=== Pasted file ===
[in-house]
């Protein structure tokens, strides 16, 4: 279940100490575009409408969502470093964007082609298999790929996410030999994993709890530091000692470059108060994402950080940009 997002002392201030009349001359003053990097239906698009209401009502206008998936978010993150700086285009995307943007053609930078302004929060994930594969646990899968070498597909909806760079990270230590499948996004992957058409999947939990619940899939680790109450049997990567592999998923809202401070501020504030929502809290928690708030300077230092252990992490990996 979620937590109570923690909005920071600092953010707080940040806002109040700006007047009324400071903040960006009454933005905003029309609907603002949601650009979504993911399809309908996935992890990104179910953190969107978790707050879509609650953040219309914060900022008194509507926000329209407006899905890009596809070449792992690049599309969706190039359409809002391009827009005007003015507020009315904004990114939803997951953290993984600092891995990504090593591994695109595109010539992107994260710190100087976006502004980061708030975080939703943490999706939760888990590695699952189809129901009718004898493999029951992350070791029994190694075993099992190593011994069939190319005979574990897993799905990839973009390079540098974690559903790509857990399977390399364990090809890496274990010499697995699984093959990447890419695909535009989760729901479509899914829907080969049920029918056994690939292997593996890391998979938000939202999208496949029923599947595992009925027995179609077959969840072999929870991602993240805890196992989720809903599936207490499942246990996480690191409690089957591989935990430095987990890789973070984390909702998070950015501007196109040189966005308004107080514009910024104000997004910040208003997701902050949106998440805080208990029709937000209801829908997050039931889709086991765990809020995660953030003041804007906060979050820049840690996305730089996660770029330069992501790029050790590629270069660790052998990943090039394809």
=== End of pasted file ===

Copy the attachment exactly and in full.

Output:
[in-house]
């Protein structure tokens, strides 16, 4: 279940100490575009409408969502470093964007082609298999790929996410030999994993709890530091000692470059108060994402950080940009 997002002392201030009349001359003053990097239906698009209401009502206008998936978010993150700086285009995307943007053609930078302004929060994930594969646990899968070498597909909806760079990270230590499948996004992957058409999947939990619940899939680790109450049997990567592999998923809202401070501020504030929502809290928690708030300077230092252990992490990996 979620937590109570923690909005920071600092953010707080940040806002109040700006007047009324400071903040960006009454933005905003029309609907603002949601650009979504993911399809309908996935992890990104179910953190969107978790707050879509609650953040219309914060900022008194509507926000329209407006899905890009596809070449792992690049599309969706190039359409809002391009827009005007003015507020009315904004990114939803997951953290993984600092891995990504090593591994695109595109010539992107994260710190100087976006502004980061708030975080939703943490999706939760888990590695699952189809129901009718004898493999029951992350070791029994190694075993099992190593011994069939190319005979574990897993799905990839973009390079540098974690559903790509857990399977390399364990090809890496274990010499697995699984093959990447890419695909535009989760729901479509899914829907080969049920029918056994690939292997593996890391998979938000939202999208496949029923599947595992009925027995179609077959969840072999929870991602993240805890196992989720809903599936207490499942246990996480690191409690089957591989935990430095987990890789973070984390909702998070950015501007196109040189966005308004107080514009910024104000997004910040208003997701902050949106998440805080208990029709937000209801829908997050039931889709086991765990809020995660953030003041804007906060979050820049840690996305730089996660770029330069992501790029050790590629270069660790052998990943090039394809």